The Star Newspaper, Kuala Lumpur
The Indonesian government’s declaration of martial law and military offensive against Acehnese separatists recently drew international attention to the troubled province on the western tip of Sumatra. ANDREAS HARSONO explains in a carefully researched and thoughtful essay why many Acehnese are fighting for independence from Jakarta.
IN 1926 an Indonesian journalist who lived in Batavia, then the colonial name of Jakarta, wrote a book about his cruise from Batavia to Amsterdam. Adi Negoro described in his two-series travelogue Melawat ke Barat (“Traveling to the West”) his stopovers in more than two dozens international cities such as Singapore, Medan, Colombo, Aden, Port Said, Marseille, Lisbon, Algiers, Gibraltar and Southampton. It was an eye-opening book of the early 20th century Dutch Indies –the colonial name of this vast archipelago. Adi Negoro mixed day-to-day stories with references to classical books, ranging from anthropology, to theology, from history to philosophy.
One of his interesting pauses was the seaport of Sabang on Weh Island in northern Sumatra where the Tambora had stopped to load up coal. Adi Negoro took a car ride around Sabang and compared the Sabang harbour with the more modern British-controlled Singapore where his ship had stopped earlier.
“If we compare only the ports, Sabang is obviously better than Singapore. But Sabang’s location is not that strategic. Although the Dutch government had made Sabang into a freeport, but it is not as busy as Singapore.” (Both seaports are located on the Straits of Malacca.)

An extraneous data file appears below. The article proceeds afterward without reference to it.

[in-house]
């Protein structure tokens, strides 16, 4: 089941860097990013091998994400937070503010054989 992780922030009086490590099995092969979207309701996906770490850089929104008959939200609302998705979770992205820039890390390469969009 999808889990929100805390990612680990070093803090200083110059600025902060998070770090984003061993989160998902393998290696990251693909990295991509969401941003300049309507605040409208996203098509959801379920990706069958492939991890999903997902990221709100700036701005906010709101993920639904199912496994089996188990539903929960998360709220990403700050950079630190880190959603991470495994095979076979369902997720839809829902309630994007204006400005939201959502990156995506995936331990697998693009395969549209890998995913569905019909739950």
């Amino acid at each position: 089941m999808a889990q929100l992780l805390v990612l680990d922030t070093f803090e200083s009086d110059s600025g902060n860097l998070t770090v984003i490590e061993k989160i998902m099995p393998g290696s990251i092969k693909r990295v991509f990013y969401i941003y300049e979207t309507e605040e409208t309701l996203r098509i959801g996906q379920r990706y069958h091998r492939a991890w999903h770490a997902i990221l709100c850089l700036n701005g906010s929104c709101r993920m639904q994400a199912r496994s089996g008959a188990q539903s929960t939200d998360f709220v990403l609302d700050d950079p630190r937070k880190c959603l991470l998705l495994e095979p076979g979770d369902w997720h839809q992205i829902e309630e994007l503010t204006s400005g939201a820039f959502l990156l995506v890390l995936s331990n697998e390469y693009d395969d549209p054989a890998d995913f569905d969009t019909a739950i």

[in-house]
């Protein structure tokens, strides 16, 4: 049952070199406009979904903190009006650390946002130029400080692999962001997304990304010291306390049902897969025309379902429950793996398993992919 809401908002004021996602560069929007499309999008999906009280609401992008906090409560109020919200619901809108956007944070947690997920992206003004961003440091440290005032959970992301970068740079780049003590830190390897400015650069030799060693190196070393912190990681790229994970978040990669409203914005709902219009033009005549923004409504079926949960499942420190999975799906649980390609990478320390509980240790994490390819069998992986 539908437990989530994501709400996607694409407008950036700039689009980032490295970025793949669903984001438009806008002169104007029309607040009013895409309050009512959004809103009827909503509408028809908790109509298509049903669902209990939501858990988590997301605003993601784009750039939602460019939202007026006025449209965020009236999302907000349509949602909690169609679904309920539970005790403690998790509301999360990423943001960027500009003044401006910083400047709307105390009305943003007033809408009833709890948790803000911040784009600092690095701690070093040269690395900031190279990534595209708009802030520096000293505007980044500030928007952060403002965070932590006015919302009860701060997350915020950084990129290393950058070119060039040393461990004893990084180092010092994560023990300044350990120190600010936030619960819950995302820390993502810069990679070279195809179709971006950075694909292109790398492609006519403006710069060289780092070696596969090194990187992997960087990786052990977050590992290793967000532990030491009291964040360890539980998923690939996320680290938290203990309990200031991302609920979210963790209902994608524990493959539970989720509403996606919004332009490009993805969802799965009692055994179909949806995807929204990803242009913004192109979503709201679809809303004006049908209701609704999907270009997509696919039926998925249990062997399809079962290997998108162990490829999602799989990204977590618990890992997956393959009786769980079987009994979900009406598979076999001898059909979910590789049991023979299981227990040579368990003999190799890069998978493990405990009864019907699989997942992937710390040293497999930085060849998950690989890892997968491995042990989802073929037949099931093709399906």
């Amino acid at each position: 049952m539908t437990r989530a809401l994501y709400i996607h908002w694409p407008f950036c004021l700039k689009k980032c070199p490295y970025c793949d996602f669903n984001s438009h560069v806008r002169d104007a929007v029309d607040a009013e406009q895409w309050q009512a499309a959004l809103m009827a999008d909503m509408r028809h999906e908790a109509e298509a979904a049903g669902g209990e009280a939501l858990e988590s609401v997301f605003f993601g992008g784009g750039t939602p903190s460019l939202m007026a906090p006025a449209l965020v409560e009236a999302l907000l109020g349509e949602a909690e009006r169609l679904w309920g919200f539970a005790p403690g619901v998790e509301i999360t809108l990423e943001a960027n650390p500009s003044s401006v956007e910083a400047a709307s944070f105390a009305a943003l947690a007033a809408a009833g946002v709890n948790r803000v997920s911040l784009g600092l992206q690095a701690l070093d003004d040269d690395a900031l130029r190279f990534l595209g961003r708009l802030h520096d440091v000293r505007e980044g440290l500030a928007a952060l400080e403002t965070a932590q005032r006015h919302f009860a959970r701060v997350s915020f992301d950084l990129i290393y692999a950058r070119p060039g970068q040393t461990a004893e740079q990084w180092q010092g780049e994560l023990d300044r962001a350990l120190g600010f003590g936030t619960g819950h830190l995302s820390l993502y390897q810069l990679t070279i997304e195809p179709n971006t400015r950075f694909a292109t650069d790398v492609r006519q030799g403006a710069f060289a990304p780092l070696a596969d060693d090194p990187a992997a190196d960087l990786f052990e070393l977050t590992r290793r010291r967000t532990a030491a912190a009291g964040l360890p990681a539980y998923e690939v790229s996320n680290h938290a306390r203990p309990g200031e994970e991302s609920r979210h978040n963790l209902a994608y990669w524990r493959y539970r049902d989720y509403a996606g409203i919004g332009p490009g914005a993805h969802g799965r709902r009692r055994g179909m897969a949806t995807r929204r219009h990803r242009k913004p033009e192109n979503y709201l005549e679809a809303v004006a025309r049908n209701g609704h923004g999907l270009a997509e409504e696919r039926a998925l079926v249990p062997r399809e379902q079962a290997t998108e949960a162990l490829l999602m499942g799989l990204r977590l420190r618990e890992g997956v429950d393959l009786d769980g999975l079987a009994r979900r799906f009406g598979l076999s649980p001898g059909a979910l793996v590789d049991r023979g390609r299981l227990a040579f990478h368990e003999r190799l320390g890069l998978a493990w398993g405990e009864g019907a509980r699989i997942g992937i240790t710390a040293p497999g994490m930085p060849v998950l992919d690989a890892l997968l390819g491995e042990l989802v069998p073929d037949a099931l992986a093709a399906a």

He also wrote a little history. The Dutch built the Sabang harbour in 1887. Sabang Maatschappij, a private company commissioned by the Dutch government to manage the freeport, further developed the harbour between 1896 and 1911. It was equipped with a 2,600-ton ship repair dock. It also had four giant cranes that busily loaded up coal into ships entering Sabang from Europe, China, Japan, Singapore, Batavia and other places. In 1924 the company built another dock, 5,000 tons, to increase its repairing capacity.
“The livelihood of most people in Sabang depends on this seaport. There was a Kampoeng Tionghoa (Chinatown) near the harbour which was packed with stores and restaurants. Behind the harbour were the workers’ lodgings. On the seaside were offices of shipping companies such as Rotterdamsche Llyod Lloyd and Maatschappy Nederland,” Adi Negoro wrote.
What Adi Negoro he did not write was that Sabang was a part of Aceh –the stubborn territory that had fought against the Dutch colonialism between 1876 and 1904. The Dutch built Sabang not only to get for economic gain but also to help pacify the Acehnese.
Last June, I spent one hour in a speedboat to reach Sabang from Banda Aceh, the provincial capital of Aceh. with a speed boat. The Sabang harbour was picturesque with small fishing boats and tin-roofed warehouses. Outside the harbour was a small street and 300m meters away was the Chinatown named Jalan Perdagangan where Chinatown was located.
Outside the harbour, A pedicab driver, whose motorcycle was outfitted with a locally-made sidecar, approached me and offered a ride. More
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